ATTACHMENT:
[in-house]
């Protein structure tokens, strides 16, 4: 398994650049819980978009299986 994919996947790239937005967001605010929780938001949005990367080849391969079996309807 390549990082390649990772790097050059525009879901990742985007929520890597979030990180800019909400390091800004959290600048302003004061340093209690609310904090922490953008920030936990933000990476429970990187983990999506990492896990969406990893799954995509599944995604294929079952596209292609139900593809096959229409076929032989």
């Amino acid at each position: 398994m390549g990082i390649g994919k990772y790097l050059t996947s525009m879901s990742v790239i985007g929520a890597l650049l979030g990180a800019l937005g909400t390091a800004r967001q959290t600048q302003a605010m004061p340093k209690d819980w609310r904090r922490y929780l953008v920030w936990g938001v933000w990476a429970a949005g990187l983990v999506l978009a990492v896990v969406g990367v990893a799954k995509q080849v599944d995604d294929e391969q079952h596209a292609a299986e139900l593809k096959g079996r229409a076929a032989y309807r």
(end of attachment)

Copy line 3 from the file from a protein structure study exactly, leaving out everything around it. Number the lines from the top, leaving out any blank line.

């Amino acid at each position: 398994m390549g990082i390649g994919k990772y790097l050059t996947s525009m879901s990742v790239i985007g929520a890597l650049l979030g990180a800019l937005g909400t390091a800004r967001q959290t600048q302003a605010m004061p340093k209690d819980w609310r904090r922490y929780l953008v920030w936990g938001v933000w990476a429970a949005g990187l983990v999506l978009a990492v896990v969406g990367v990893a799954k995509q080849v599944d995604d294929e391969q079952h596209a292609a299986e139900l593809k096959g079996r229409a076929a032989y309807r």